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Vet school gifted £1m to foster international collaboration
The McIntyre International Research fellowships are named after University of Glasgow's first professor of veterinary medicine, Ian McIntyre.

Gift will help establish the McIntyre International Research Fellowships.

The University of Glasgow Veterinary School has been gifted £1m from a Singapore alumnus to foster international collaboration in research on farm animal diseases.

The School received the funding from Mr Tong Fatt Cheng, who graduated in 1957 and went on to have a distinguished career in veterinary medicine.

The generous gift will be used to help to establish the McIntyre International Research Fellowships, which will provide funding for a British veterinary graduate to work overseas for two years, and an overseas veterinary graduate to attend Glasgow Veterinary School for two years.

Professor Peter Holmes, chair of the Veterinary Fund Committee which oversees charitable donations to the Veterinary School, said: “This gift is particularly relevant and valuable at a time when the world faces an unprecedented pandemic from a zoonotic disease – in other words, a disease that has been transmitted from animals to humans.

“This serves to remind us all of the importance of global approaches to disease control and these fellowships will be a highly effective way of facilitating international collaboration and co-operation in veterinary medicine in the future.”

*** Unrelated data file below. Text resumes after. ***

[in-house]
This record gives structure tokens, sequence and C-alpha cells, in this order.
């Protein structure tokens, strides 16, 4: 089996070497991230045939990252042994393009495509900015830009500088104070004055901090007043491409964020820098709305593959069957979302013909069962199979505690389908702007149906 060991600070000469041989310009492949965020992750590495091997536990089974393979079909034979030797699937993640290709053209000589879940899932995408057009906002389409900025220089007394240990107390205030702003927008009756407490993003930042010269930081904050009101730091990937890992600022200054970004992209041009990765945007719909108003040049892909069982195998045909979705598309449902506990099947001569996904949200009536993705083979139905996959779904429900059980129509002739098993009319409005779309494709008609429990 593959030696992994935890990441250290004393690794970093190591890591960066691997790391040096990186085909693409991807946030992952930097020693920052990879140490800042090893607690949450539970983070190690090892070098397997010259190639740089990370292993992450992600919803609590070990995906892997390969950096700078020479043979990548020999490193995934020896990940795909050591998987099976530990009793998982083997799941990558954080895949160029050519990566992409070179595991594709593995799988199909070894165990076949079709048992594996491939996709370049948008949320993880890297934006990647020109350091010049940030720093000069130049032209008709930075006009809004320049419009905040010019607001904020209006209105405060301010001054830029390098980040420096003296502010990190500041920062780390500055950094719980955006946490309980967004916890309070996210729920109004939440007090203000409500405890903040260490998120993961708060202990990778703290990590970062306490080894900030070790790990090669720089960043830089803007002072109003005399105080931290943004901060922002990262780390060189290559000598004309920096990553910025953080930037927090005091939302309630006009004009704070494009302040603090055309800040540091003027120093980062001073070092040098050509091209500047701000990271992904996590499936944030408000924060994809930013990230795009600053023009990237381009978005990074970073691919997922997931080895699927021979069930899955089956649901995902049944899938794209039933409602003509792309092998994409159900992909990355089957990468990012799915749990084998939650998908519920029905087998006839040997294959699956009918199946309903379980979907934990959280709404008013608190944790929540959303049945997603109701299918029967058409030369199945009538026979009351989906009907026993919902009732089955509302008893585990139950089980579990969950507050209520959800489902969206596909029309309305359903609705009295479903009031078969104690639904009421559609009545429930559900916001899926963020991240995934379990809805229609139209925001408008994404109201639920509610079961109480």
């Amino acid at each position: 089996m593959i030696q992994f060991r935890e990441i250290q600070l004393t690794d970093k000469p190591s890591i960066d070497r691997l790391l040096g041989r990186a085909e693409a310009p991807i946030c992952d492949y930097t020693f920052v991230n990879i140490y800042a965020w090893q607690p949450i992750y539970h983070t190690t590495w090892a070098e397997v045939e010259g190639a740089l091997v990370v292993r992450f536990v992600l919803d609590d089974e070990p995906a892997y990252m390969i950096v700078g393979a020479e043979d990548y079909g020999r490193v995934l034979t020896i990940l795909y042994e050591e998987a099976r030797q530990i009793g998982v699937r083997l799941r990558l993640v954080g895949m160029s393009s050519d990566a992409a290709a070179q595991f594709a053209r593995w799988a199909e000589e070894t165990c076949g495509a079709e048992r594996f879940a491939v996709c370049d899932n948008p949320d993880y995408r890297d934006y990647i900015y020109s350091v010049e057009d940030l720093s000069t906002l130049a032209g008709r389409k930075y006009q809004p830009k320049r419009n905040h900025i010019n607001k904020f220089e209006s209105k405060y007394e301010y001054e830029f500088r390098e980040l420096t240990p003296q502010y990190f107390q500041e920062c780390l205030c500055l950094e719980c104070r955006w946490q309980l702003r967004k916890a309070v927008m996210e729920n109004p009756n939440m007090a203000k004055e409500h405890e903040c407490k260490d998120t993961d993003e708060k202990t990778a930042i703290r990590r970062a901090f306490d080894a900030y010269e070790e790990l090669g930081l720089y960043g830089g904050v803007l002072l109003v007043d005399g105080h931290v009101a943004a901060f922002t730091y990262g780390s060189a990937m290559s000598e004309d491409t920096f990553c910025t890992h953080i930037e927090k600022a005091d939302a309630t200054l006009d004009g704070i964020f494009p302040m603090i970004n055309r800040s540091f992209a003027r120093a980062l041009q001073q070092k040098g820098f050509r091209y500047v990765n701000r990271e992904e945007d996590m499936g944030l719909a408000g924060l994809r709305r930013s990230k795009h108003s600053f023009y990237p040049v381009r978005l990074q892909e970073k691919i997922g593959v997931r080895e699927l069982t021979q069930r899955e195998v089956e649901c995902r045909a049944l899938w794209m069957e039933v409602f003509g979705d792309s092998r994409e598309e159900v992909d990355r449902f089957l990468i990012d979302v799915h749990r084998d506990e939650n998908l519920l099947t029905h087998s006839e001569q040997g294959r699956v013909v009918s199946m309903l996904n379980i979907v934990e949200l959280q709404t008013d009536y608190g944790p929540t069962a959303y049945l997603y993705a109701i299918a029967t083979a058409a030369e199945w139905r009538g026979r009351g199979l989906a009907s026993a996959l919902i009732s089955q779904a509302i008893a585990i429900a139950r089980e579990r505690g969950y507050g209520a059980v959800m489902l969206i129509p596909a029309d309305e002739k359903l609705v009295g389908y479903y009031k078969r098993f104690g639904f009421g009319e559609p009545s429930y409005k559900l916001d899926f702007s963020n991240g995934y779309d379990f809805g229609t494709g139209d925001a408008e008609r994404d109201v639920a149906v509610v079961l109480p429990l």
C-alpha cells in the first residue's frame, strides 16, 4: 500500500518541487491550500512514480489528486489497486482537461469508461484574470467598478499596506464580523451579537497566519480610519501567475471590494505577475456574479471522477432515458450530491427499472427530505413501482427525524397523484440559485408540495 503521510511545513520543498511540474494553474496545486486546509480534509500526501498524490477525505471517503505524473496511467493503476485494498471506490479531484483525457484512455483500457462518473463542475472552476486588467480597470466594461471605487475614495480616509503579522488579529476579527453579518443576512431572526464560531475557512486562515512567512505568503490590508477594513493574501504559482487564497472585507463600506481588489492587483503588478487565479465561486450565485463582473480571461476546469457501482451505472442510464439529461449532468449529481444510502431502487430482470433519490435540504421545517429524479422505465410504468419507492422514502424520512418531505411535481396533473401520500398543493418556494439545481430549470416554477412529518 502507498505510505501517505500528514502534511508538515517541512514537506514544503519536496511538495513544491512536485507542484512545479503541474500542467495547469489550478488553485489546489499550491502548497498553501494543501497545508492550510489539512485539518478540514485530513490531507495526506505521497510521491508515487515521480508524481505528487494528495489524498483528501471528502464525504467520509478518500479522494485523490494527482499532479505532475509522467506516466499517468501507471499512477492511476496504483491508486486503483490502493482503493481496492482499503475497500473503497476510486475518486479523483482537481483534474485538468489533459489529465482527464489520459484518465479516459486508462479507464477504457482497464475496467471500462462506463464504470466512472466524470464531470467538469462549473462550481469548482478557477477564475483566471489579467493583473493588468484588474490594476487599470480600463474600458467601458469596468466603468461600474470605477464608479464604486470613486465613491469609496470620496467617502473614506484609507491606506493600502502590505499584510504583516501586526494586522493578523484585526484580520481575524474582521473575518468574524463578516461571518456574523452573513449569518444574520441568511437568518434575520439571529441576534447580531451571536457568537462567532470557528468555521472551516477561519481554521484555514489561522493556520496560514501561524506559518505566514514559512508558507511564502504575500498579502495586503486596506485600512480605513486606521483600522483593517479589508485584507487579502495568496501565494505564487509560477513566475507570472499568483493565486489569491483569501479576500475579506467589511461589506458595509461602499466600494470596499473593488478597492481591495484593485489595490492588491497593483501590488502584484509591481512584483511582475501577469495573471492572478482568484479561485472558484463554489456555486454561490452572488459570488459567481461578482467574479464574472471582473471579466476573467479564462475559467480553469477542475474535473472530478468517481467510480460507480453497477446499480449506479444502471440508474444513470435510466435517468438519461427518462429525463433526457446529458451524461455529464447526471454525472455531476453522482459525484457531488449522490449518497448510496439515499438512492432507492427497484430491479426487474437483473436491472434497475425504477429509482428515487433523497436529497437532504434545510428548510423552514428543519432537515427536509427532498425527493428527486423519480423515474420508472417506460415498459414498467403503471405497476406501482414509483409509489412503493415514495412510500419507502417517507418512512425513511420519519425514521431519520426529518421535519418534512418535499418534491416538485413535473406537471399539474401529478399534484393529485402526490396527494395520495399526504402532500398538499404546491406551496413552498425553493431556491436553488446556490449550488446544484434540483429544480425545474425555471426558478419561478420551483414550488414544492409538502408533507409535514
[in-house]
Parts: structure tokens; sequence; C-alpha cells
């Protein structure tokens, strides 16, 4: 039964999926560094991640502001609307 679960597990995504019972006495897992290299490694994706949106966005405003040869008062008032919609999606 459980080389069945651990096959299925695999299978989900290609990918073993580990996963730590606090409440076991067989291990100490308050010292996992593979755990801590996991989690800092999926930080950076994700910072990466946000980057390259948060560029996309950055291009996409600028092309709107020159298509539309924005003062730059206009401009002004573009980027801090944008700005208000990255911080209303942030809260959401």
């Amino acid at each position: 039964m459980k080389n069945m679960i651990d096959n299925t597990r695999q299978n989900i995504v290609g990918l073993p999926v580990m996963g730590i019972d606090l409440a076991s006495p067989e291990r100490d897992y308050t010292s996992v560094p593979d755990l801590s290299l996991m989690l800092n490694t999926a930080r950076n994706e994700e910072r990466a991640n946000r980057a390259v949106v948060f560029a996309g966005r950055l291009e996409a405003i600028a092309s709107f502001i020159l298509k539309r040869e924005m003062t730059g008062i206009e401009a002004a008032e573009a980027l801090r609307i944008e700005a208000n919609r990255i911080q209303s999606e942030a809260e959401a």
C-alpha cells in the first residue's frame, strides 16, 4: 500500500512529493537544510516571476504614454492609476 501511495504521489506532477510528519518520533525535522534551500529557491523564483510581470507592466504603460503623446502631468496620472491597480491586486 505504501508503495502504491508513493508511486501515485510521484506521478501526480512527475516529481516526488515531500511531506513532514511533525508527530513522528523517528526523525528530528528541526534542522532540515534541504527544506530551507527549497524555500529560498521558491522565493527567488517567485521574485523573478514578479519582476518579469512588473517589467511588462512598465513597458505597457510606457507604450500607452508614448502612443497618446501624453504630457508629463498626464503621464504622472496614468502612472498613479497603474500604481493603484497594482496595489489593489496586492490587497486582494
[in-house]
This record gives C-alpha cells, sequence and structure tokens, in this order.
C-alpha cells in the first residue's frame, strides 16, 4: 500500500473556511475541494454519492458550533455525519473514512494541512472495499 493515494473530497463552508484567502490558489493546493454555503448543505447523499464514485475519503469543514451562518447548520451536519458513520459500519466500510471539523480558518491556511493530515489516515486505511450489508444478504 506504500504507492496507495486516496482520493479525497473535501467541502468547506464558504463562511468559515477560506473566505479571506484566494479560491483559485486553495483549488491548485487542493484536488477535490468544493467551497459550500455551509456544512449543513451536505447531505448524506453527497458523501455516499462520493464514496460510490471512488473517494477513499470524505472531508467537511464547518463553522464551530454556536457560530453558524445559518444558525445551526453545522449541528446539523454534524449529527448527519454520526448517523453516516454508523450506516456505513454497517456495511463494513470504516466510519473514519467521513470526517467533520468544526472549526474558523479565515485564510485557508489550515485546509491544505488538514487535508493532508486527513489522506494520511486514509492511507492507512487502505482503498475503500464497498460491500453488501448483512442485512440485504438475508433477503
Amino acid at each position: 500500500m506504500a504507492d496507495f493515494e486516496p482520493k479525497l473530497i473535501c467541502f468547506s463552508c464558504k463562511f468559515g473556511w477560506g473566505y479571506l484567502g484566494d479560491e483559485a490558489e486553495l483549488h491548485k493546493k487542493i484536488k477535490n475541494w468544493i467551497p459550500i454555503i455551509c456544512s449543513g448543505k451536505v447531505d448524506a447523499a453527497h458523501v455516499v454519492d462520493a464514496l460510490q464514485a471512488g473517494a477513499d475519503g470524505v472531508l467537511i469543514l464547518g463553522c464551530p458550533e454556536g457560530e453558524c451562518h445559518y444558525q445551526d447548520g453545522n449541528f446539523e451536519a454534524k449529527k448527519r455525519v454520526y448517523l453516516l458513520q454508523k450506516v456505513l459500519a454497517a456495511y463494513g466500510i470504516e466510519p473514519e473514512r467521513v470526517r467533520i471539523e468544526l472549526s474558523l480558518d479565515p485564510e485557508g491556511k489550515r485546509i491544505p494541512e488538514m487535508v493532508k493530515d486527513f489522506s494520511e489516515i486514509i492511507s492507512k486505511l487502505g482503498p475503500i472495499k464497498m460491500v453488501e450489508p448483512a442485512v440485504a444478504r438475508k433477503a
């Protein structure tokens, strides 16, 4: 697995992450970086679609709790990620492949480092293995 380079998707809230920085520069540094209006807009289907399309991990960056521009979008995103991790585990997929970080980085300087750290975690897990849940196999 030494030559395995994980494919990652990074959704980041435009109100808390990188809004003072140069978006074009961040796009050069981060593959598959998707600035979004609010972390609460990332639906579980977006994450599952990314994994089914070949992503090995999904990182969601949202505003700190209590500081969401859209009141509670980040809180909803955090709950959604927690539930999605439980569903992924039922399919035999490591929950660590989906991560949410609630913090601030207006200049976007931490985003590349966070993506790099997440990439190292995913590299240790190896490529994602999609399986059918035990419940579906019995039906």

Mr Tong Fatt Cheng served in the state Veterinary service in Singapore before joining the diplomatic service in 1989 as Singapore Ambassador to Japan. He later joined the People’s Republic of China and was Ambassador-at-Large until his retirement in 2004.

The McIntyre International Research Fellowships will pay tribute to Glasgow University's first professor of veterinary medicine, Professor Ian McIntyre.

Described as an 'inspirational and innovative teacher', Prof McIntyre was a strong advocate for international collaboration in veterinary education and research. He was also a leading member of the Glasgow team which developed the first antiparasitic vaccine for cattle (Dictol).

Mr Cheng commented: “I am delighted to commemorate Professor McIntyre’s name in perpetuity through the creation of these international fellowships. Professor McIntyre was an inspiring teacher when I was a student at the University of Glasgow Veterinary School and I have always admired his achievements both in Glasgow and internationally.

“I hope that these fellowships will strengthen the links between the Glasgow Veterinary School and veterinary institutions overseas and benefit global animal health.”

Image (C) University of Glasgow.

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